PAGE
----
Experimental Telegraph Key

Description (Brief)
This experimental semi-automatic telegraph key was judged a failure by William Fluharty of Western Union. This design made it "impossible to split dots or crowd signals," rendering the message garbled.
Telegraph keys are electrical on-off switches used to send messages in Morse code. A semi-automatic telegraph key allows an operator to send messages at a much faster rate than with an ordinary key. The key automatically produces rapid morse code dots by using a weighted pendulum to quickly make and break contact in the electrical circuit. The operator still makes the dashes manually.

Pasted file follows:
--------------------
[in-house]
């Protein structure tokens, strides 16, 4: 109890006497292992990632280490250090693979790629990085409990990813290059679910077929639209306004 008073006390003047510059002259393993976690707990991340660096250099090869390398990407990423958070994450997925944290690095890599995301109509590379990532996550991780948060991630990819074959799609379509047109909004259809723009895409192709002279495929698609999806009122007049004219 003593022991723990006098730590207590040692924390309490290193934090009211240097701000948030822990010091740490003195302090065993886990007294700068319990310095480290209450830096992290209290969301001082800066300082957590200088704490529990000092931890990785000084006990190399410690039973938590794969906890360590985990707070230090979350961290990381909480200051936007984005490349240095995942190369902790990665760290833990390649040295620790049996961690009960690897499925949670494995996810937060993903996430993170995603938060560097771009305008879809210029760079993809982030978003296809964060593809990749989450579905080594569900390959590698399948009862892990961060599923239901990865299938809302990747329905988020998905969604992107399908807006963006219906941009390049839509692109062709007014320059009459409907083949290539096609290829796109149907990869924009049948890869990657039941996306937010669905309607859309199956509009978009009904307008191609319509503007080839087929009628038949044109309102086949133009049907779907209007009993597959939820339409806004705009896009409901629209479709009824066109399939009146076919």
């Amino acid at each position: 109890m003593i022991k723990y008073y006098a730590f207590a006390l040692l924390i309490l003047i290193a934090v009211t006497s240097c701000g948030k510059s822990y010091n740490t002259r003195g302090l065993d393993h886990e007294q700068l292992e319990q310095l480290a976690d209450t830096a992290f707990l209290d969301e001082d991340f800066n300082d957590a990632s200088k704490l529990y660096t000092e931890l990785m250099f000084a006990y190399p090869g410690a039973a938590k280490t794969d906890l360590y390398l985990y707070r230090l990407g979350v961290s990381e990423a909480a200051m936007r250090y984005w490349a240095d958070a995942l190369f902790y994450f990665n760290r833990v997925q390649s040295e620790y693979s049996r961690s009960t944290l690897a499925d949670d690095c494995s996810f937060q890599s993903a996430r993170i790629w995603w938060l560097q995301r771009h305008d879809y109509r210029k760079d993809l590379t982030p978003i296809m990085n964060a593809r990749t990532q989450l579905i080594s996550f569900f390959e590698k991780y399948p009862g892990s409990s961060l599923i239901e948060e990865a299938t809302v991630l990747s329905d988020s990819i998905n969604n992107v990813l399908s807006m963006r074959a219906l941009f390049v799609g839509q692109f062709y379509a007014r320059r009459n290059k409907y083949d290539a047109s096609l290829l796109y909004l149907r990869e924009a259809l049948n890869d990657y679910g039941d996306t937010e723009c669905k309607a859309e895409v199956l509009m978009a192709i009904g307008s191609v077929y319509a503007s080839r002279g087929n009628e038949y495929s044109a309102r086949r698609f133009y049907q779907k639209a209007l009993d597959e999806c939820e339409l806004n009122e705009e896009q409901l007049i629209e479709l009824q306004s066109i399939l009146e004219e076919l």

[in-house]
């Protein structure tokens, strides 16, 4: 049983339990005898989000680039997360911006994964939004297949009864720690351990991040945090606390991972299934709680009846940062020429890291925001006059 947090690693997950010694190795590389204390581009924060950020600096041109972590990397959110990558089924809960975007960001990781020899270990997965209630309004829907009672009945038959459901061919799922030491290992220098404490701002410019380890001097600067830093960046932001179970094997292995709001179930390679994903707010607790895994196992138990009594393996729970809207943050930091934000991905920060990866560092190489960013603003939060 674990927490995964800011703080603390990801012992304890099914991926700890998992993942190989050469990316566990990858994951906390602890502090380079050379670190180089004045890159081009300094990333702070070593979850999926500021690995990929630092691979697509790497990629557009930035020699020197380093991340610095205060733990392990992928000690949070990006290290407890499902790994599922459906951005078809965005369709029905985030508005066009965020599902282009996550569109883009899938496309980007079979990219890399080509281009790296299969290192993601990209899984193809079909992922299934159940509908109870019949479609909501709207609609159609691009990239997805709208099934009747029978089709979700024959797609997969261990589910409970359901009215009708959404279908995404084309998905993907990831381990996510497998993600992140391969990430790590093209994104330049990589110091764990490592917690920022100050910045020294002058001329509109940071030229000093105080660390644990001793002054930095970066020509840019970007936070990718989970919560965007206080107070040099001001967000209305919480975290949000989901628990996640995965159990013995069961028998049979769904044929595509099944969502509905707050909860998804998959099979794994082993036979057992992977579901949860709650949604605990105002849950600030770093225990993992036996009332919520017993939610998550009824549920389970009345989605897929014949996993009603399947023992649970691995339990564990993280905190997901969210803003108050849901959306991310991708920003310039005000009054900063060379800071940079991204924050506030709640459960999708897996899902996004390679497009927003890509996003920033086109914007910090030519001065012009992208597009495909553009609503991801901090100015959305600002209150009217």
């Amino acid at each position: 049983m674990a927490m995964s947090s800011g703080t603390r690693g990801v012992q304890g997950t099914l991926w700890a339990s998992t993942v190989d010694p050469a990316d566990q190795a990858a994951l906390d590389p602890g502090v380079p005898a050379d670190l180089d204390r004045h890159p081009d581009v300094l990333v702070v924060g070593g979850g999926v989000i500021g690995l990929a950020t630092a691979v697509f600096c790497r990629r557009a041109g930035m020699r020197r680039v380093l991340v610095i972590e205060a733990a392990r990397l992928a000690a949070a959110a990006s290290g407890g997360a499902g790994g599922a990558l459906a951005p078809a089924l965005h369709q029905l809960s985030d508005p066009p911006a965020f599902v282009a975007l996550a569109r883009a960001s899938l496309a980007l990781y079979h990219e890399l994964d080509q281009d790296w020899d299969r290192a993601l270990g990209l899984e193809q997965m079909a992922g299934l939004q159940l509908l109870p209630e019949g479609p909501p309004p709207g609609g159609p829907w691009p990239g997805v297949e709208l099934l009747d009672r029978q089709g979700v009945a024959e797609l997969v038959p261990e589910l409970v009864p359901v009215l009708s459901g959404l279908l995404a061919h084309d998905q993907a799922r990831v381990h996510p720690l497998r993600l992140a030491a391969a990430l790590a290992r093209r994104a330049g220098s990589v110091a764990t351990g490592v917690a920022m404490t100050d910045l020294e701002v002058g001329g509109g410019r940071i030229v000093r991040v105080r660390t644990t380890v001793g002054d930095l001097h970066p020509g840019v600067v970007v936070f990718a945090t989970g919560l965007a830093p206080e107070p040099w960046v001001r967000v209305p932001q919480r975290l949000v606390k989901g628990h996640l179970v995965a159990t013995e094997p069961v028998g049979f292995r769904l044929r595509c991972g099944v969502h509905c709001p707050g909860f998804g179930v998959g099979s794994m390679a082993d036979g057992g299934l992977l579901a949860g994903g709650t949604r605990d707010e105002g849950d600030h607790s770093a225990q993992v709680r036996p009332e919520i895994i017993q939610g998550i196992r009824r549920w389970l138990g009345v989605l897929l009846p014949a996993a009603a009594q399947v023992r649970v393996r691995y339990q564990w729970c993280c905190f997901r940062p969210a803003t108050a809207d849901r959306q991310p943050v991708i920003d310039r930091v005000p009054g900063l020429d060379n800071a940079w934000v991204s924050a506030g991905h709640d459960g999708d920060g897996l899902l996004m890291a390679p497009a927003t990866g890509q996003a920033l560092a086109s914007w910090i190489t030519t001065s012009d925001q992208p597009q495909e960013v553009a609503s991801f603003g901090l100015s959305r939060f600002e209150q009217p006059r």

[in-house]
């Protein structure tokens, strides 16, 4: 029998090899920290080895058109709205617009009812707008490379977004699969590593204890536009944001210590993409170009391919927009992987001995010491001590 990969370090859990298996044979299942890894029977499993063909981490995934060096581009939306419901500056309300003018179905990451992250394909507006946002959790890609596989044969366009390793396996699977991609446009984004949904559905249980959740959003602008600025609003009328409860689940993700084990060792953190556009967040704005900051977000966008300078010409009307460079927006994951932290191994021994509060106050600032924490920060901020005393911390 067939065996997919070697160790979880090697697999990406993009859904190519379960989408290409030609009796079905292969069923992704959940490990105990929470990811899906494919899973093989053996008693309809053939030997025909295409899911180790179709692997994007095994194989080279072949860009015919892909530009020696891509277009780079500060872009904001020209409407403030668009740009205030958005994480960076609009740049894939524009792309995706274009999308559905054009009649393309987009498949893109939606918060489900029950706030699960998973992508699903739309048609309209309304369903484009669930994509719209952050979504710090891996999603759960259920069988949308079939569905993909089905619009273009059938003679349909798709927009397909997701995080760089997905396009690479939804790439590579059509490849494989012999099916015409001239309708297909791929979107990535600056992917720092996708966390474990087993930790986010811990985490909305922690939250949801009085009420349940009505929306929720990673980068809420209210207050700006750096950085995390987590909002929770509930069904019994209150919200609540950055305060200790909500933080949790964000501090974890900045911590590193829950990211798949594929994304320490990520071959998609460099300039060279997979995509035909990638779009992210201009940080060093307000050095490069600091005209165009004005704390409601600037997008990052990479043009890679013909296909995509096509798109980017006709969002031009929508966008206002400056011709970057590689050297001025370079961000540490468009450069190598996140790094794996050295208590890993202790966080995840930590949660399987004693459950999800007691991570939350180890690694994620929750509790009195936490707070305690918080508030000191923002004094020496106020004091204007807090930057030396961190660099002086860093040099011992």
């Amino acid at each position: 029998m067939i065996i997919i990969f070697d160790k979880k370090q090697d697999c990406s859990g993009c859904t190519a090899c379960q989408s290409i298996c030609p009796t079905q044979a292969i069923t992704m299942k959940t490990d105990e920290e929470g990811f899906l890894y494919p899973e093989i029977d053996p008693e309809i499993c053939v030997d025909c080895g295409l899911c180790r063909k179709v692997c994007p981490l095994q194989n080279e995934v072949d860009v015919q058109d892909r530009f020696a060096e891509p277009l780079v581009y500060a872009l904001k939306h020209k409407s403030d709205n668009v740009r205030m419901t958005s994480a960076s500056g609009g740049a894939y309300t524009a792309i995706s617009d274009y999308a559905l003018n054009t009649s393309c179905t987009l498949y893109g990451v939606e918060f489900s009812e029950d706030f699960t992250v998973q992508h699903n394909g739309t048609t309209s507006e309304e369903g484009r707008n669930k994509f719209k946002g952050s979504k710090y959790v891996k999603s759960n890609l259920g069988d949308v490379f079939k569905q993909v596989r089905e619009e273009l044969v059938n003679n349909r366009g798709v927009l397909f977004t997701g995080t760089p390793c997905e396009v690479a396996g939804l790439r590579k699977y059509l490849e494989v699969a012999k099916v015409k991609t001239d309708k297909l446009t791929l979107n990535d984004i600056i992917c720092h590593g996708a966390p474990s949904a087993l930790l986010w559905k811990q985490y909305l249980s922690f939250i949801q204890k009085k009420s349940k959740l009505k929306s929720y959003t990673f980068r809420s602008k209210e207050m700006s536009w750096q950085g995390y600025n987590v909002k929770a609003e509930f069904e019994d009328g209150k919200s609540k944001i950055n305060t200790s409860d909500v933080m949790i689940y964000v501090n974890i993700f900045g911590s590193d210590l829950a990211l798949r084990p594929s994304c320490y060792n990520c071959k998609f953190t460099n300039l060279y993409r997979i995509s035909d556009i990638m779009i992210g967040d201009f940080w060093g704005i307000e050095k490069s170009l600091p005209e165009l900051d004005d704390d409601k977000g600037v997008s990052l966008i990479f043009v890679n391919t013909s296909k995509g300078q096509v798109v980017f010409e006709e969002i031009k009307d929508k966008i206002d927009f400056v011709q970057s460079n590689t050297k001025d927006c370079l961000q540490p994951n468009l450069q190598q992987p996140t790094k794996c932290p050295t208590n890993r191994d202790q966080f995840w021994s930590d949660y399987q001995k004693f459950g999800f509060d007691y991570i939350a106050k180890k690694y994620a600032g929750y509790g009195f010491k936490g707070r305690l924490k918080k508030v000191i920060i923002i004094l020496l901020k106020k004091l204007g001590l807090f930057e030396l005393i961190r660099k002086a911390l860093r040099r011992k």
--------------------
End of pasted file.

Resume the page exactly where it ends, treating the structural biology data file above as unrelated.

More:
Location
Currently not on view
date made
1922
maker
Fluharty, William G.
Physical Description
metal (overall material)
plastic (overall material)
Measurements
overall: 2 1/2 in x 3 1/2 in x 8 in; 6.35 cm x 8.89 cm x 20.32 cm
ID Number
EM.331688
accession number
294351
collector/donor number
73-03
catalog number
331688
Credit Line
from Western Union Corporation
See more items in
Work and Industry: Electricity
Communications
Telegraph Keys
Data Source
National Museum of American History, Kenneth E. Behring Center

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